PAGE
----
This is an original encaustic painting on panel, presented in a black float frame, wired and ready for hanging (see below for more information on encaustic).
This piece is part of a larger series of encaustic nature prints. Encaustic is a wax-based paint, made up of filtered beeswax, pigment, and natural tree resin. To create an encaustic nature print, leaves and other botanicals are pressed directly into the surface while the wax is still warm, leaving a surprisingly detailed impression. Layers of paint are built up, and the delicate veins and textures are highlighted with oil paint, creating a record of each unique plant.
Here, prints of oak leaves on paper embedded in encaustic make up the background, surrounded by soft swirls of encaustic paint in autumnal tones. Flecks of mica also adorn the surface. The focal point is a single sage leaf captured in encaustic, edged with copper and attached to the painting with copper wire.
This particular piece was made using oak leaves collected in the Blue Ridge Mountains of Western North Carolina, then inked and printed in my home studio. The single sage leaf was plucked from a plant growing right outside my front door in Asheville, North Carolina, USA.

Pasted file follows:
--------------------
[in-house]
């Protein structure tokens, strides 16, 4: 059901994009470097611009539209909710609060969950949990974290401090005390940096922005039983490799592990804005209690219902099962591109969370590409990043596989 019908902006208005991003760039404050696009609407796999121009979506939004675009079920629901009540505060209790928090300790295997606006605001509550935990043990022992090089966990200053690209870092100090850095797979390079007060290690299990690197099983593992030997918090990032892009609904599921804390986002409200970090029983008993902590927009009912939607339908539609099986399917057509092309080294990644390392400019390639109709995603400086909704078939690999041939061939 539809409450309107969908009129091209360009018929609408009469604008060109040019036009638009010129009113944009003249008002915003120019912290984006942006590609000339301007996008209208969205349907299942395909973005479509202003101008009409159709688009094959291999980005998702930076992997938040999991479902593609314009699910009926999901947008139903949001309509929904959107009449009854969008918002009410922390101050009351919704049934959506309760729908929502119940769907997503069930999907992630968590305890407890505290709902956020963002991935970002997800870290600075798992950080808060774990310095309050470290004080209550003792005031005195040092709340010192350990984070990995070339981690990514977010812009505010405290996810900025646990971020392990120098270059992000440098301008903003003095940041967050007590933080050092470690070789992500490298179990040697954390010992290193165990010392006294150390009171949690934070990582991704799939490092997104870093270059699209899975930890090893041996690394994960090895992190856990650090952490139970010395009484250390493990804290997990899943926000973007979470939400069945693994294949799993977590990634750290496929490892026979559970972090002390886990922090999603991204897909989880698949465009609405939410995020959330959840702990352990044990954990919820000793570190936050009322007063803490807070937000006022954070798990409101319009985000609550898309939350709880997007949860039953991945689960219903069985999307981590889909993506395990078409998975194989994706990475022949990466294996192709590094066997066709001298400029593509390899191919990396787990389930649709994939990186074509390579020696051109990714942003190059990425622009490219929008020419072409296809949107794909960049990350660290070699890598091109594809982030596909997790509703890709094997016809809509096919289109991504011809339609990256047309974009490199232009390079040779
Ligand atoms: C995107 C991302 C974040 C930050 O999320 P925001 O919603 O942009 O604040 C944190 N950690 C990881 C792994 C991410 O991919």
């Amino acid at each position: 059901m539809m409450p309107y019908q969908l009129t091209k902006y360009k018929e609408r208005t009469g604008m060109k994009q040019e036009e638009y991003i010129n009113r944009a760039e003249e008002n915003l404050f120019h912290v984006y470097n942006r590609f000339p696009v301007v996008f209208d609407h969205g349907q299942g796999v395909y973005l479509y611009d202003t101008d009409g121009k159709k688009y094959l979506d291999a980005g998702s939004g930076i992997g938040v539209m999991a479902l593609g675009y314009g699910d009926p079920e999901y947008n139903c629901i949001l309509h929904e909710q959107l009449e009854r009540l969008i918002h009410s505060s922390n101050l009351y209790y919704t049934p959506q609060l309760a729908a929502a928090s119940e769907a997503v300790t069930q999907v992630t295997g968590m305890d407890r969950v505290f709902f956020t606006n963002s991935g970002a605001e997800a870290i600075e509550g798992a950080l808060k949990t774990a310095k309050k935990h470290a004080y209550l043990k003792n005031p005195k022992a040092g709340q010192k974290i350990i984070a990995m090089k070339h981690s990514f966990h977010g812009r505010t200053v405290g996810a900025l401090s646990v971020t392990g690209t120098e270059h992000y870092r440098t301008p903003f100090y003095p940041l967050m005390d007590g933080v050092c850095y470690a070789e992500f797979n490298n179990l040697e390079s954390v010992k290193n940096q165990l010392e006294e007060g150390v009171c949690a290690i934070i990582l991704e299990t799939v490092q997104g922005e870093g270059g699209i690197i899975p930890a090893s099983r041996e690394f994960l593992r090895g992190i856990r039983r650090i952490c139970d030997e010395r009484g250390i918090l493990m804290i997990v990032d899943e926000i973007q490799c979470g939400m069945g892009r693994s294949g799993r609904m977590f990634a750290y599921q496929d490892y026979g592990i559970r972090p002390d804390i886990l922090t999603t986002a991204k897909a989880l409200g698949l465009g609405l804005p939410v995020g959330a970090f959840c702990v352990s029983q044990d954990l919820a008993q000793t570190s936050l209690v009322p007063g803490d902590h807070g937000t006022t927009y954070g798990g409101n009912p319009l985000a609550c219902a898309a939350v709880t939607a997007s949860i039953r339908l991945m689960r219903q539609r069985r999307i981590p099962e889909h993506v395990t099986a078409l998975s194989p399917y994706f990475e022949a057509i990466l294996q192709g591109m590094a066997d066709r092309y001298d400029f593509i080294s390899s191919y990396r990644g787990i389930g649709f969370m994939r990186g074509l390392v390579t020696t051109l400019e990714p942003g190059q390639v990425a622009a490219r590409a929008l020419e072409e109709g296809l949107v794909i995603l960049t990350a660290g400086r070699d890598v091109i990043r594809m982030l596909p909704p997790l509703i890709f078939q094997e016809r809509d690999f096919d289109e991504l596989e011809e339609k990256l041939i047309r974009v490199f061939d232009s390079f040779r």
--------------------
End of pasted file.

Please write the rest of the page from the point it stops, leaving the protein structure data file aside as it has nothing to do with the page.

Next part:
Encaustic is an ancient medium, and archeologists have found encaustic artwork on wood and linen that's over 2000 years old, and in good condition. The tree resin raises the melting point of the wax, as well as making the final surface harder, shinier, and more durable. While some collectors new to encaustic have concerns regarding its fragility, the medium is actually quite strong and archival. Encaustic, like any fine art, is best displayed out of direct sunlight and in a room that is between 50 and 100 degrees Farenheit (10 to 38 degrees Celsius).
Instructions for care and cleaning are included with the purchase of any original painting.